Driving record pulls are like pay phones, floppy disks and dial-up Internet – they’re obsolete. Yes, fleets can still obtain annual MVRs. And yes, you can still pay to get Internet through a landline phone. But why would you when there are better, more innovative options available?
Many fleets may be unaware of the need for continuous MVR monitoring. It’s time to clear up the confusion and trade the horse and buggy for a smarter, more intelligent MVR solution.
1. Too Little, Too Late
Fleets come in all shapes and sizes, but their habits are all too similar. Many choose to pull driving records just once every 12 months. That may sound good on paper, but what about the other 364 days in the year? How can any company be sure that its employees are behaving appropriately without the ongoing monitoring of driver records?
“If a trucking company doesn’t get the required information, or obtains it and doesn’t utilize it, or ignores it – or just doesn’t understand the significance – then certainly that’s going to be discoverable,” said James Franklin, an attorney at McNees in the Transportation, Distribution & Logistics group. His work includes accident litigation and regulatory compliance.
“If there’s something that’s missed,” he added, “if the driver’s history indicated that he or she may not be a safe, that’s something that a plaintiff or plaintiff’s attorney will try to make an issue.”
More than 60% of all drivers surveyed admitted to speeding, running red lights or texting while driving. Some of these individuals could go on to operate a commercial vehicle. How can any fleet be sure it isn’t hiring from that group without using a proper driver record monitoring solution?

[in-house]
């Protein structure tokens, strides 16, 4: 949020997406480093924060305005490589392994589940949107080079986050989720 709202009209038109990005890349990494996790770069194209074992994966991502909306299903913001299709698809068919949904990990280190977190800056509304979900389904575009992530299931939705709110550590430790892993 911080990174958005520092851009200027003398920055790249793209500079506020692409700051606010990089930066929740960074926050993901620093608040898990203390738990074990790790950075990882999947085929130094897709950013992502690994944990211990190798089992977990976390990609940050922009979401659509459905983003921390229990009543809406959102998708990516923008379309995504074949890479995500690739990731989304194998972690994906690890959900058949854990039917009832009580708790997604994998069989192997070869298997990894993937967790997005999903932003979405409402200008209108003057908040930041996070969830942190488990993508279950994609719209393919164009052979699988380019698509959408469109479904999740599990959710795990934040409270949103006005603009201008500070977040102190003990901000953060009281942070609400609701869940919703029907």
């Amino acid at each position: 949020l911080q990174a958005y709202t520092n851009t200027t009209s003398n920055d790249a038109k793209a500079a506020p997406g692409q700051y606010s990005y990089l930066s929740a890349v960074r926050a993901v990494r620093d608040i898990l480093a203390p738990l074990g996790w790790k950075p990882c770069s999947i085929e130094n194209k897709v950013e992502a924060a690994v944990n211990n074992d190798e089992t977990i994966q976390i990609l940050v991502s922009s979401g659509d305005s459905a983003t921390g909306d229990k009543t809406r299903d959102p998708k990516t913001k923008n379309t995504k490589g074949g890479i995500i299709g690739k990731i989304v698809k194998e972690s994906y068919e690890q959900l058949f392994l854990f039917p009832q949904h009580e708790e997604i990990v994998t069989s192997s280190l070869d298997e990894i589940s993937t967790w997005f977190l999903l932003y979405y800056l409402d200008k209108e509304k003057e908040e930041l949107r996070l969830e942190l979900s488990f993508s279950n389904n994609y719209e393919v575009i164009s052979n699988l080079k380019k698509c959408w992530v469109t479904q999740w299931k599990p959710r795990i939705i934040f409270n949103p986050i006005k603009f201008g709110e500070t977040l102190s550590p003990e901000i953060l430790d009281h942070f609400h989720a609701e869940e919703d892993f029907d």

2. Not Knowing Is Not An Excuse
“There are some situations where a claim can be brought against the trucking company under direct causes of action: negligent entrustment, negligent hiring, negligent retention,” said Franklin.
In the case of negligent entrustment, it is perceived that a company knew or should have known about an issue but allowed a driver to operate a vehicle anyway. Under the negligent hiring theory, the company should not have hired the individual in the first place. Similarly, negligent retention occurs when a company fails to discharge a bad employee.
“Vicarious liability [is] not a direct negligence claim, instead it’s vicarious,” Franklin explained. “You as a trucking company are responsible – not because you did something directly wrong but because someone for whom you’re responsible (i.e., your employee/truck driver) did something wrong. They were negligent and caused an accident.”
3. Effort Does Not Equal Results
Some managers may be tempted to follow the most basic guidelines possible. But it is both risky and dangerous to employ a check-the-box approach to driver safety. Without continuous MVR monitoring, fleet operators won’t have access to frequent driver license suspension and violation updates that could prevent deadly accidents and costly lawsuits.
“There may also be difficulties that arise with the Federal Motor Carrier Safety Administration if a carrier is not [conducting the] necessary background checks on a driver,” Franklin warned. “That can be problematic from a regulatory compliance issue.”
Today’s companies have access to endless amounts of data, providing new insights about current and prospective hires. If they don’t use that information, connect the dots between sources and develop a comprehensive driver safety program, the data will go to waste. It’s time for fleets to take action and utilize a smarter solution that allows them to monitor their drivers on a regular basis.
Embark Safety's Continuous Driver Record Monitoring System ensures that employees have valid licenses all the time. System notifies managers when drivers receive new violations, suspensions, DUIs, revocations, license and medical certificate expirations.
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